Your graduate students are applying for jobs right around now, and your undergraduates will be submitting their graduate school applications in January or February. It’s likely you have received some requests to write recommendation letters in support of those applications. Inspired by a ProfHacker article that defines five principles for writing effective letters, below is a roadmap for you, and a parallel checklist you can give your students, for them to use as a guide.
Should you accept?
- Only accept to write a letter of recommendation if you can write a positive and enthusiastic letter.
- Politely decline if you can’t write anything other than a boilerplate letter.
- Politely decline if you don’t know the student enough to be specific.
- If you are an adjunct, you should let your student know that a letter from a permanent member of the faculty might carry more weight.
What should you request from your student?
You could give your student a copy of this checklist for students, but you might prefer customizing the list to meet your needs. Here are the kinds of things you might ask your students to provide to you, to help you write a good letter:
- a current CV or resume
- a cover letter
- a draft of their statement of purpose or goals
- the year(s) or semester(s) they have known you
- the grades received in your class(es)
- noteworthy assignments and feedback provided
- a list of strengths as demonstrated in your class(es)
- a description of the academic qualities that are most relevant in support of the application
- a description of non-academic qualities that are most relevant in support of the application
- the reasons for applying to a particular program or institution
- complete and precise instructions for addressing and sending the letter(s)
What should you write?
- Only write about what you know directly about the student.
- State how and how long you have known the student.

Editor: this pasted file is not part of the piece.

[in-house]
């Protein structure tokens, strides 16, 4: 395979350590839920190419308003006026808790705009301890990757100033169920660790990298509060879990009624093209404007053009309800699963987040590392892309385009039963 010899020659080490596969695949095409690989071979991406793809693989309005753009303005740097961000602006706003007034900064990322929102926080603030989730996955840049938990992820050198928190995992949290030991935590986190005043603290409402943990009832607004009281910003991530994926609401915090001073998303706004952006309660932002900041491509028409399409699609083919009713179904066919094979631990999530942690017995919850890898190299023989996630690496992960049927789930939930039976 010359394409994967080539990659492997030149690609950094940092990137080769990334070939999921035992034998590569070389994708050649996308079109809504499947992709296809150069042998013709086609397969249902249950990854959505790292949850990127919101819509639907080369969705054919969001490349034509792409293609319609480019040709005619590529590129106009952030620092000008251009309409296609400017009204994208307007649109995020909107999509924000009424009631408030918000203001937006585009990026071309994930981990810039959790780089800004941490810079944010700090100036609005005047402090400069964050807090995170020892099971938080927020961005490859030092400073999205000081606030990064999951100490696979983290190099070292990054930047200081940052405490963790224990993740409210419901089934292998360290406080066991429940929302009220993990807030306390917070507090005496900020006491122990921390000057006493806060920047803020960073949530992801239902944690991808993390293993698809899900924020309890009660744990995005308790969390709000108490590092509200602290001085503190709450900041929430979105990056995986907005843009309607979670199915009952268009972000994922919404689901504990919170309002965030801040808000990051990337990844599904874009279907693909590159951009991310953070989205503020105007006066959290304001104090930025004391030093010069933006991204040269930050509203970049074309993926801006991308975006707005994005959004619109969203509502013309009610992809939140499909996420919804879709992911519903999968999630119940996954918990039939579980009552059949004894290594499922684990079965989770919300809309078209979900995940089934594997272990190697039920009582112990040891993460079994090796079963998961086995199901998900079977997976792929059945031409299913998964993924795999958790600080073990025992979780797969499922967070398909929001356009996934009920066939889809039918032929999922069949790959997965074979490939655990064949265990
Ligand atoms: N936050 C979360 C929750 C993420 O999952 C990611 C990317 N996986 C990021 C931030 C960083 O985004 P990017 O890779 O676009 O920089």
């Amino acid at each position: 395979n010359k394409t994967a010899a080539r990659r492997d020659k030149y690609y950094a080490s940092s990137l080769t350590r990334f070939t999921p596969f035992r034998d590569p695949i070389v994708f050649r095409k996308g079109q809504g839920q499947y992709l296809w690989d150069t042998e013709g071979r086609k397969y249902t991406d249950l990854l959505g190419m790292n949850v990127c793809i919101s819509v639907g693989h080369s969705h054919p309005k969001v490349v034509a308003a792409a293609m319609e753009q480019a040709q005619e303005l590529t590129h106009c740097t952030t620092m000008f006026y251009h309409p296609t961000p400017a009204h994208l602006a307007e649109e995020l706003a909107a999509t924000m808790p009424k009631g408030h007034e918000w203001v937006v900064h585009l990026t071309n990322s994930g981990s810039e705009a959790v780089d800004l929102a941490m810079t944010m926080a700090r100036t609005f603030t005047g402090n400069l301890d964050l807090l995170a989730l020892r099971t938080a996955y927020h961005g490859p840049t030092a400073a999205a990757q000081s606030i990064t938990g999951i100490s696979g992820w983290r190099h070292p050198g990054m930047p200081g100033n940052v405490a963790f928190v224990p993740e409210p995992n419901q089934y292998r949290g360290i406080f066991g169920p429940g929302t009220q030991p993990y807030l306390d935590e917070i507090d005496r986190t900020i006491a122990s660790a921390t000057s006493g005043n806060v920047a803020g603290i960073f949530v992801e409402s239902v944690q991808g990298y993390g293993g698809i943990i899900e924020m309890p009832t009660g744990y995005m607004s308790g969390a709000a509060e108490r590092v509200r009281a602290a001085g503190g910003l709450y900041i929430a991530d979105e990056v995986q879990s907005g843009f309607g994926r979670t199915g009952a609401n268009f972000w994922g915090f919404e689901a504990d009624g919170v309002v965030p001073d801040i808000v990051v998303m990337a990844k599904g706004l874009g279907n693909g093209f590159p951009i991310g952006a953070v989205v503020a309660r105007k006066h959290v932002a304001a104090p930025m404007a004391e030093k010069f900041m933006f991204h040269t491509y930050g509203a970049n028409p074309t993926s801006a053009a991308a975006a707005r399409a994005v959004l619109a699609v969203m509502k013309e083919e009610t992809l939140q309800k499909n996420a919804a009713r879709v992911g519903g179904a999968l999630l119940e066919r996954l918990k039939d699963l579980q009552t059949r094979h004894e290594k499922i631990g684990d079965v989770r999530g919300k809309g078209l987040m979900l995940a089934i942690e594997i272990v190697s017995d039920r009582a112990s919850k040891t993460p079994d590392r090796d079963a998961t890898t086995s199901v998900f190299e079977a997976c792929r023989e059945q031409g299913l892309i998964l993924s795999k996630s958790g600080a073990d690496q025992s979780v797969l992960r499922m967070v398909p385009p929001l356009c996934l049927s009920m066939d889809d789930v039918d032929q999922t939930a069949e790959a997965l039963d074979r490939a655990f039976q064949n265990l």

- Think of all the different ways you got to know the student (blogs or discussion boards, in-class discussions, meetings during office hours, assignments, papers, presentations, interactions with other students, etc.), and zoom in on what makes the student a singular and unique individual and a worthy applicant.
- Consider ranking or comparing the student to others you have had.
- Talk about the student’s potential relative to the program they’re applying for.
Wait, this is a “tech tip”… what technology might help the process?
We haven’t found a good recommendation letter generator (the technology for this has existed for a while!), so we won’t get into the ethics of using such a thing. But computers are good at making certain tasks more efficient.
You probably receive more requests to submit letters of recommendations electronically than on paper. Consider using electronic letterhead, to avoid printing and subsequently scanning your letters: it’s both time and energy efficient. You can make your own electronic letterhead, or find out if someone in your department has already done this. Different versions of the Queens College logo are available here (requires MyQC login).
You probably also receive requests from students who are applying to many schools, and keeping track of the multiple letters can be a headache. Consider asking your students to use Interfolio to manage the letters they request. They sign up for an account (the annual cost to them is currently $19) and arrange for Interfolio to send you a request for your letter. You receive that request through an email that prompts you to login to Interfolio or set up an account. (Recommenders don’t pay to use the system). You can upload your letter electronically, or you can send it by snail mail if you prefer. The website even has instructions for how to add an electronic signature to your document. Then Interfolio sends your letter to the various programs your student has chosen. You upload your letter once, and the website takes care of the rest. An additional feature of Interfolio is that it keeps an archive of the letters you submit, so you can consult past letters or at the very least keep a running count of how many letters you’re writing.
The Pros and Cons of Writing Letters of Recommendation (ProfHacker blog, The Chronicle of Higher Education)
The Big List of Brain-Jogging Adjectives & Phrases for writing recommendation letters (Rutgers Prep College Counseling Team)
Letter of Recommendation: How to Ask For It (Peterson’s)
Interfolio (Credentials service website)